Dude has his day in Vienna, next year it’s Muti

Dude has his day in Vienna, next year it’s Muti


norman lebrecht

January 01, 2017

Gustavo Dudamel looked like he was having fun at the New Year’s Day concert, and so did the Vienna Philharmonic.

But that’s so 2017.

Next New Year’s Day will be conducted by Riccardo Muti. It will be his fifth time.


  • V.Lind says:

    It’s one thing to consider Dudamel over-rated, or not to particularly fancy his readings of certain works. But it seems to me to be a little jejune to act as if he has no place on a concert stage, as some contributors around here do. He has held down, to the general satisfaction of a lot of people whose judgment is worth something, several good positions, including Los Angeles. He gets invitations like this, and makes, if this example is anything to go by, a sparkling and happy entertainment of it. It’s STRAUSS, for heaven’s sake, and it’s New Year’s Day and it’s a celebratory occasion that people go to in order to have fun. If going to concerts is to be so sober and intellectual as opposed to entertaining as some of the posse around her constantly preach, it’s no bloody wonder classical music is losing ground.

    Of course one would not want this sort of “fun” at a Mahler or Wagner concert. But Dudamel would not be performing this way at such a thing. What he is doing here is serving the occasion.

    You make Muti’s concert seem very grim in comparison. It will be interesting to see what the Viennese think.

    • Gustavo Dudamel has no moral authority to act on behalf of Venezuelans. He and Jose Antonio Abreu have spent 17 years fawning over the leaders of the most cruel and oppressive government that Venezuela has had throughout its republican history. Previously, they were great Yeomen of previous governments. And if the current opposition came to power red beret to kneel before the new rulers would be removed. Through this farce called “The System” have gone around the world enjoying like kings, staying in 4 star hotels and eating caviar, all with the dollars they deny us the rest of Venezuelans. And who has benefited from that? Abreu and his group. They have used heavy items in dollars and euros to finance a powerful publicity machine that has allowed them to penetrate the most unexpected barriers. They have taken advantage of the ignorance that exists in Venezuela much of the public and leaders in academic music to be sold as the salvation of the country. On behalf of their cause, they have done away with much of the Venezuelan musical institutions that have not been folded to their requirements. And they have kept a complicit silence before the musical debacle of the country. What did they say when Chavez ended the Classic Channel Radio Nacional de Venezuela? That said nothing as he closed the Cultural Broadcasting Station Caracas? What they said nothing when the Chavez regime indiscriminately banned the import of disks? Nothing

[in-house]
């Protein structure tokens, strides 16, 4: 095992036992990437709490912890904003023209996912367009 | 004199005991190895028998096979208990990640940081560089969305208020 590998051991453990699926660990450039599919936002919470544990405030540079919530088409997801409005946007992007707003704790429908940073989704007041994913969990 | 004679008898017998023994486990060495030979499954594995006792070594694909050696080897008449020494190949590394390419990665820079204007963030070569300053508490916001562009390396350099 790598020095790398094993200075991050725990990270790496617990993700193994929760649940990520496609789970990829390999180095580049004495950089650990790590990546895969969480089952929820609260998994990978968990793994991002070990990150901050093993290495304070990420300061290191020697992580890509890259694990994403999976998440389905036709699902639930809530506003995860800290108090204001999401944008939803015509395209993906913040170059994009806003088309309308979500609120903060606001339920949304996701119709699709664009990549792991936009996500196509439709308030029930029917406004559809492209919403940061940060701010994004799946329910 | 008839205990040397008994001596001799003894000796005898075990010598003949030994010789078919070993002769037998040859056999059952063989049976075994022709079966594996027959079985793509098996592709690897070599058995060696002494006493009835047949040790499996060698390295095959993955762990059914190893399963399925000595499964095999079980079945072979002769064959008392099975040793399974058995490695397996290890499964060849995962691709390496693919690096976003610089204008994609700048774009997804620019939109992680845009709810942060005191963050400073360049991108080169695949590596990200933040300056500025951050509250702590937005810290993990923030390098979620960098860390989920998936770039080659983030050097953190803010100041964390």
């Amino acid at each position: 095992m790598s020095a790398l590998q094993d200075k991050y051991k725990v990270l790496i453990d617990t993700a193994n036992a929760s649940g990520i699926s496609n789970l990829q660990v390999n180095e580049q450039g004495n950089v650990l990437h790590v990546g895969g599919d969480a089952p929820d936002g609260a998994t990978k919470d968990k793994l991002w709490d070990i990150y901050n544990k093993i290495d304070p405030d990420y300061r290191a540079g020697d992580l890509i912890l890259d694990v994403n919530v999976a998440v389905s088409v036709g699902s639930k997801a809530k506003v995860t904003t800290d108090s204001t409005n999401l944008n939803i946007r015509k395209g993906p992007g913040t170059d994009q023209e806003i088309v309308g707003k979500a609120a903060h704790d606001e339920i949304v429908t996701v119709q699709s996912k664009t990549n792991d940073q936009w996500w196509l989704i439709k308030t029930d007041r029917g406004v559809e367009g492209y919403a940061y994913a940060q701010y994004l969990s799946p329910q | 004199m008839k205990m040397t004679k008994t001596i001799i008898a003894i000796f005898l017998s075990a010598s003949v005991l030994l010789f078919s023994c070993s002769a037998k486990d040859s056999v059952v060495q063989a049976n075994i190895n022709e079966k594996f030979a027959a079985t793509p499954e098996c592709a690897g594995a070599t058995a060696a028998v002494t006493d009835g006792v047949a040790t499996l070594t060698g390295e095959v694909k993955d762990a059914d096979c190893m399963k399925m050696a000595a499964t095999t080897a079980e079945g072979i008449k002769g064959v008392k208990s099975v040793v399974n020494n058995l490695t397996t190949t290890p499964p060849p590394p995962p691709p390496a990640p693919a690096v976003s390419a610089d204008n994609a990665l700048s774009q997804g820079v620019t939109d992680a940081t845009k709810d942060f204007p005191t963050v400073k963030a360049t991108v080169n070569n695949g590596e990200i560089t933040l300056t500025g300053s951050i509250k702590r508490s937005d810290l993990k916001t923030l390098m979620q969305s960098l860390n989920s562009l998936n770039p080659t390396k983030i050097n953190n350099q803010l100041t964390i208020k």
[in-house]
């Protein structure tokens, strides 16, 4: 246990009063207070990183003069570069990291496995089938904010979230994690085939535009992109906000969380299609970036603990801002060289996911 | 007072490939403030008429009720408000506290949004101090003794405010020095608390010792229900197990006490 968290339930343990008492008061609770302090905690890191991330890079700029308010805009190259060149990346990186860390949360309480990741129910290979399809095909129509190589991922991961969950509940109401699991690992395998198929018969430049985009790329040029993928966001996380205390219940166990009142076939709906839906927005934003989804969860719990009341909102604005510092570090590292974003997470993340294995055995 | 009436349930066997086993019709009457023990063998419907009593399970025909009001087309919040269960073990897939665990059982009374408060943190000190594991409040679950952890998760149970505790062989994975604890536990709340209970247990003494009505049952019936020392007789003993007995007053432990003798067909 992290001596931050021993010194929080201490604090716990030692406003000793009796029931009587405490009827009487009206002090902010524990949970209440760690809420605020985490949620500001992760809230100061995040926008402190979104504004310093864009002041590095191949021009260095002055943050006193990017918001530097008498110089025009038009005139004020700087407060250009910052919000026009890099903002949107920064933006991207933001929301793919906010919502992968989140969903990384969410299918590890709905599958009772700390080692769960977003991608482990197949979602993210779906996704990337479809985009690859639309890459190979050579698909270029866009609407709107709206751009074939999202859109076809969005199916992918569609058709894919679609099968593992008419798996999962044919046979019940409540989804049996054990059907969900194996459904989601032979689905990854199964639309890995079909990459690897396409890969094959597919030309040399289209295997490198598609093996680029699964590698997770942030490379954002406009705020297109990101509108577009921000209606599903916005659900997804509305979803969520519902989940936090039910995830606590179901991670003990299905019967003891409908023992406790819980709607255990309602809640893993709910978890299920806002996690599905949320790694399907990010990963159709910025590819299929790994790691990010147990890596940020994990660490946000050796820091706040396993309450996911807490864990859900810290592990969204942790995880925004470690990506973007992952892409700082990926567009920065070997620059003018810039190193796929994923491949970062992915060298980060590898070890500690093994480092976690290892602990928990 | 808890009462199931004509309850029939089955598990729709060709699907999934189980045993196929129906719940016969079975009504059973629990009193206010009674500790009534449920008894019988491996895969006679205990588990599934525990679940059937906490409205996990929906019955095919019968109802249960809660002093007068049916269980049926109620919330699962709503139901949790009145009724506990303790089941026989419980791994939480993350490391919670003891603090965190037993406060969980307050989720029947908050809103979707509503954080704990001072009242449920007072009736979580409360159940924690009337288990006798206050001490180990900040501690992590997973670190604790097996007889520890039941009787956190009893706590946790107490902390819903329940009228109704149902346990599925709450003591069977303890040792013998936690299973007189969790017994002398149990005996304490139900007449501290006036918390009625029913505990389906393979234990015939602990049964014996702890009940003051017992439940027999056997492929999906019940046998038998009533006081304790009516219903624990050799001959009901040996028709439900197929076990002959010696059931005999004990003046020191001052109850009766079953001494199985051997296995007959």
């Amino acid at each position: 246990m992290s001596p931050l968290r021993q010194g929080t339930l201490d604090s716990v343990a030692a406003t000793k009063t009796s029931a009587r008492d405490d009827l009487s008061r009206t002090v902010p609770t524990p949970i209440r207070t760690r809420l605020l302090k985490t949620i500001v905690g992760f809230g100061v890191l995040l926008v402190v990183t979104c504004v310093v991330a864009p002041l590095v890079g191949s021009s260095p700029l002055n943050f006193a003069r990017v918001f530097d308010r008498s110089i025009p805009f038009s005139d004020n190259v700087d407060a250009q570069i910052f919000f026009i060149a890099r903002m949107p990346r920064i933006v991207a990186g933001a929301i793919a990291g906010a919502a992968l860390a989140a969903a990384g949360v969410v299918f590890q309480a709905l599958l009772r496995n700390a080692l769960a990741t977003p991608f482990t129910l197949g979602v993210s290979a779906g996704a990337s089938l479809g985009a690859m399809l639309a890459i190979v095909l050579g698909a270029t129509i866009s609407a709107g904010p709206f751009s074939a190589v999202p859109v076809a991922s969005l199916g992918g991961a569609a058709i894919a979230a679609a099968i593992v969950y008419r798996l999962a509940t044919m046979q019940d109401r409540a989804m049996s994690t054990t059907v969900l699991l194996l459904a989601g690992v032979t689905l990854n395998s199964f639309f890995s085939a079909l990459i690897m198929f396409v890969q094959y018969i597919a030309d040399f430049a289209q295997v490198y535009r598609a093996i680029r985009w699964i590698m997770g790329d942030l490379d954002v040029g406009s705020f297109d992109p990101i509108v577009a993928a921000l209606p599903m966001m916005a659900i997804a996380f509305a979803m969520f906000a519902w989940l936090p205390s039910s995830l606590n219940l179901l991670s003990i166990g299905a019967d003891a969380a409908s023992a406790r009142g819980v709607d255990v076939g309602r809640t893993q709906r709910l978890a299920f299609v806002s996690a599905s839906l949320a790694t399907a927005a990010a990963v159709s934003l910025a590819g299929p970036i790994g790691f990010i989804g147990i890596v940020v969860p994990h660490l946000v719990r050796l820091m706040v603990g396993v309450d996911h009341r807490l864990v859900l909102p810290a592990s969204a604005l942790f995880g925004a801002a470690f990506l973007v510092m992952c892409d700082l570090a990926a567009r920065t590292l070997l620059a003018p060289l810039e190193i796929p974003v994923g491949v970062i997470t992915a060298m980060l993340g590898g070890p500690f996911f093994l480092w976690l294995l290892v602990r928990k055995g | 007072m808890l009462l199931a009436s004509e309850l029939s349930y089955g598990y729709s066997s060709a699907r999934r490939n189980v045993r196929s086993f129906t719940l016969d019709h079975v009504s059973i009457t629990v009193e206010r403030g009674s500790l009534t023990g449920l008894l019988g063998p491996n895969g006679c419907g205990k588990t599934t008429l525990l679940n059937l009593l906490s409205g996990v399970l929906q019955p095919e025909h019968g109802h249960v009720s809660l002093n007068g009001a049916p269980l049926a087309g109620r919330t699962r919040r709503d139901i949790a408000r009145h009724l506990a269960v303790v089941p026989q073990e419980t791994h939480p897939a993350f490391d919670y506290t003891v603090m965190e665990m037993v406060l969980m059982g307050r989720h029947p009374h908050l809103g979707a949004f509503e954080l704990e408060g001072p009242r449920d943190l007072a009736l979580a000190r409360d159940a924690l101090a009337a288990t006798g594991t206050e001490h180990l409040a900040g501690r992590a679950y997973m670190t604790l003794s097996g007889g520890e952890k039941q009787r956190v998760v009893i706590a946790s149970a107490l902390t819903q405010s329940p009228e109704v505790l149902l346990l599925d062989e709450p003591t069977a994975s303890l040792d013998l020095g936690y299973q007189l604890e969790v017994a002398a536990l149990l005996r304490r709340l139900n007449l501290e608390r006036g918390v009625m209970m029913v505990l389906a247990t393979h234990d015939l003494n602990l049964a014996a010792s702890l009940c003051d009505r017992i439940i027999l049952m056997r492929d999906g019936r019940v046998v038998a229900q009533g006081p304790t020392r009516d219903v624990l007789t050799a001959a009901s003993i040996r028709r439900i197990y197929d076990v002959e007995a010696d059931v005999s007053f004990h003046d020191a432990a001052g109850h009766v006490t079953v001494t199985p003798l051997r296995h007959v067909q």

• Hung says:

      Who is young lady in green dress sat next by old man? I’m just curious who is she because camera points at her several times during the concert.

  • MacroV says:

    Understanding that there only two immortal Vienna New Years concerts (those conducted by Kleiber), I thought he did a pretty good job. He had a lot of enthusiasm for an event where it certainly belongs. I’m sure he’ll be back.

  • Tommy says:

    This year’s New Year Concert had a number of “first” performances, which was nice. Especially the choral work with Wiener Singverain was beautiful. Never heard of it and I also missed it’s name, so I guess I will have to turn to the recording? The orchestra is fantastic in this repertoire, but I sense that somehow this was still below par. The Blue Donau lacked all the magic I admire in Karajan’s appearance. It was a nice concert but not one of the great ones, like the Kleiber and Karajan.

    • Leo says:

      I think it was an extract from the merry wives of windsor by Nicolai who had links to the VPO. By the way I thought Dudamel was brilliant and with not a score in sight. Clearly did his homework before hand not like some of the so called great conductors. I think he should do it every year.

    • erich says:

      Dudamel, despite all prophesies to the contrary, made an excellent impression. Totally prepared, conducting from memory, never putting himself to the fore, his natural charm obviously won the orchestra over.
      He’s not Karajan or Kleiber, but do we really need the overrated bandmaster Muti again next year? Let’s see what Thielemann does in 2019.

      • DESR says:

        Not sure the conductor is announced more than a year ahead. So you are either being wicked or well-informed. Or both!

      • sassoc says:

        All fine, we don’t really need Muti that much ; nor too much.
        But do we need Thielemann, the selfie copy-Karajan ?

        • DESR says:

          Yes, we do. Not quite as interesting to look at as the Dude, but the content, sense of tradition and the phrasing will be there. He knows this music.

          And the Viennese love him.

          Which may not please you, but people at a party like to enjoy their party… and for their host to know who they are, and why they are there.

          • saasa says: